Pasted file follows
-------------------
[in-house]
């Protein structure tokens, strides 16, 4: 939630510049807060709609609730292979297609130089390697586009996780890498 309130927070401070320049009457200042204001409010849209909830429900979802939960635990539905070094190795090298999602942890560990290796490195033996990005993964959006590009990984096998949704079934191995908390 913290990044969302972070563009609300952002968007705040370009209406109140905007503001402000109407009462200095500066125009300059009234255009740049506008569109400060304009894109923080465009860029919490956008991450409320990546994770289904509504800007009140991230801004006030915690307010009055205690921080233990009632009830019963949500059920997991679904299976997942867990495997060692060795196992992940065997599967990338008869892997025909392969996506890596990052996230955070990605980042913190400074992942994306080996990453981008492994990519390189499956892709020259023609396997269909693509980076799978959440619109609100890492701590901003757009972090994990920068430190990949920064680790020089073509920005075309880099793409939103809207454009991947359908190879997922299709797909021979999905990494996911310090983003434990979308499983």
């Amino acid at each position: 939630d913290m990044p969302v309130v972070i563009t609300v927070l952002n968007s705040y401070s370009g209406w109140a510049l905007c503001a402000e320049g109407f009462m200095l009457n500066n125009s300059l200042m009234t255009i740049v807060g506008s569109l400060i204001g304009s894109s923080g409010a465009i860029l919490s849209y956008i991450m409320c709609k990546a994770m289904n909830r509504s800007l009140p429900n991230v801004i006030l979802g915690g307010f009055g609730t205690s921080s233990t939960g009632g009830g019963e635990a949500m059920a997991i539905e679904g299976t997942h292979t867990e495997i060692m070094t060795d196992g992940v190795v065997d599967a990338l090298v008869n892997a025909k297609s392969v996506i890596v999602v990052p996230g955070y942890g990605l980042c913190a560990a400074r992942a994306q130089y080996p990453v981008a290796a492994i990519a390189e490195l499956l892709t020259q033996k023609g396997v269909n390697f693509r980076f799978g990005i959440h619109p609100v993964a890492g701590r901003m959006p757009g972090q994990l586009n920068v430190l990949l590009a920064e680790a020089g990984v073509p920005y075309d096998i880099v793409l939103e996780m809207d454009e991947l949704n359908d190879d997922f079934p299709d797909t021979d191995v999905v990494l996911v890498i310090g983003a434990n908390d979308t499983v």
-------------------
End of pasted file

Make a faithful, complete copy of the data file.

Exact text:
[in-house]
């Protein structure tokens, strides 16, 4: 939630510049807060709609609730292979297609130089390697586009996780890498 309130927070401070320049009457200042204001409010849209909830429900979802939960635990539905070094190795090298999602942890560990290796490195033996990005993964959006590009990984096998949704079934191995908390 913290990044969302972070563009609300952002968007705040370009209406109140905007503001402000109407009462200095500066125009300059009234255009740049506008569109400060304009894109923080465009860029919490956008991450409320990546994770289904509504800007009140991230801004006030915690307010009055205690921080233990009632009830019963949500059920997991679904299976997942867990495997060692060795196992992940065997599967990338008869892997025909392969996506890596990052996230955070990605980042913190400074992942994306080996990453981008492994990519390189499956892709020259023609396997269909693509980076799978959440619109609100890492701590901003757009972090994990920068430190990949920064680790020089073509920005075309880099793409939103809207454009991947359908190879997922299709797909021979999905990494996911310090983003434990979308499983």
């Amino acid at each position: 939630d913290m990044p969302v309130v972070i563009t609300v927070l952002n968007s705040y401070s370009g209406w109140a510049l905007c503001a402000e320049g109407f009462m200095l009457n500066n125009s300059l200042m009234t255009i740049v807060g506008s569109l400060i204001g304009s894109s923080g409010a465009i860029l919490s849209y956008i991450m409320c709609k990546a994770m289904n909830r509504s800007l009140p429900n991230v801004i006030l979802g915690g307010f009055g609730t205690s921080s233990t939960g009632g009830g019963e635990a949500m059920a997991i539905e679904g299976t997942h292979t867990e495997i060692m070094t060795d196992g992940v190795v065997d599967a990338l090298v008869n892997a025909k297609s392969v996506i890596v999602v990052p996230g955070y942890g990605l980042c913190a560990a400074r992942a994306q130089y080996p990453v981008a290796a492994i990519a390189e490195l499956l892709t020259q033996k023609g396997v269909n390697f693509r980076f799978g990005i959440h619109p609100v993964a890492g701590r901003m959006p757009g972090q994990l586009n920068v430190l990949l590009a920064e680790a020089g990984v073509p920005y075309d096998i880099v793409l939103e996780m809207d454009e991947l949704n359908d190879d997922f079934p299709d797909t021979d191995v999905v990494l996911v890498i310090g983003a434990n908390d979308t499983v």